For most iPhone, iPad and Mac users, the default Safari browser is good enough for their daily use that a third-party one is not needed. But it looks like a bug with the browser is causing it to disclose information about your recent browsing history, and even some info on the Google account that’s logged in.
According to a blog post by FingerprintJS, a browser fingerprinting and fraud detection service, the bug lies with the implementation of the IndexedDB on the Safari browser. Normally, a website can only see the data it generates itself. The bug allows websites to see the data from any site, rather than just its own.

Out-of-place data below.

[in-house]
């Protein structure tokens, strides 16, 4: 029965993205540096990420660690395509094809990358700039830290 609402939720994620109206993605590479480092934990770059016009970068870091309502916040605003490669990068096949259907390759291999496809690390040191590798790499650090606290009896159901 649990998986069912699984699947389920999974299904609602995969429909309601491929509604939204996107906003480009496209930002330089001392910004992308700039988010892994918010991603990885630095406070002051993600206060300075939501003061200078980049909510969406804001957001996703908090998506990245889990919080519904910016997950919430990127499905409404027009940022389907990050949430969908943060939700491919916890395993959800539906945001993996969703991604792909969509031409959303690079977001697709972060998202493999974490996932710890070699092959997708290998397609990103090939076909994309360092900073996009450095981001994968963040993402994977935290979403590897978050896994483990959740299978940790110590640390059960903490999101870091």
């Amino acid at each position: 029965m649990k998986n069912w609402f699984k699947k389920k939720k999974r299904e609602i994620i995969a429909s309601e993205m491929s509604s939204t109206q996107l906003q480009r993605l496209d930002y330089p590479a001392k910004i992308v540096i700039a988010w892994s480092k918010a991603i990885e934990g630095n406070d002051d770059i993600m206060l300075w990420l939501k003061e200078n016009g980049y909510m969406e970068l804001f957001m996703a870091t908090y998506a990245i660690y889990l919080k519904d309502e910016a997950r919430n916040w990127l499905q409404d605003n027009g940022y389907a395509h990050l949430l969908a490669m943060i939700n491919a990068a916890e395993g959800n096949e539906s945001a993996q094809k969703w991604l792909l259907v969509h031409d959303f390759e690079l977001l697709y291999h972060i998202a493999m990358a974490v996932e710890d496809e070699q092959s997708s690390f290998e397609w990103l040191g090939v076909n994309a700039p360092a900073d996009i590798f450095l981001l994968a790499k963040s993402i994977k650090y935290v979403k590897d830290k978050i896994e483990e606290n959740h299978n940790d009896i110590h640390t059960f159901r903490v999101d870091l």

Among information that the bug ends up disclosing include Google account info, which can include YouTube accounts, as well as the usage of other services like Google Calendar. All this combined could lead to the gathering of enough info that it becomes identifiable to specific users.
FingerprintJS has also come up with a demo page to show you the way the bug can be exploited. For most other browsers, you should be fine, with the demo telling you that “your browser is not affected”. Run it on Safari 15, on a macOS, iOS or iPadOS device, on the other hand, and you may see something that’s like the screenshot above.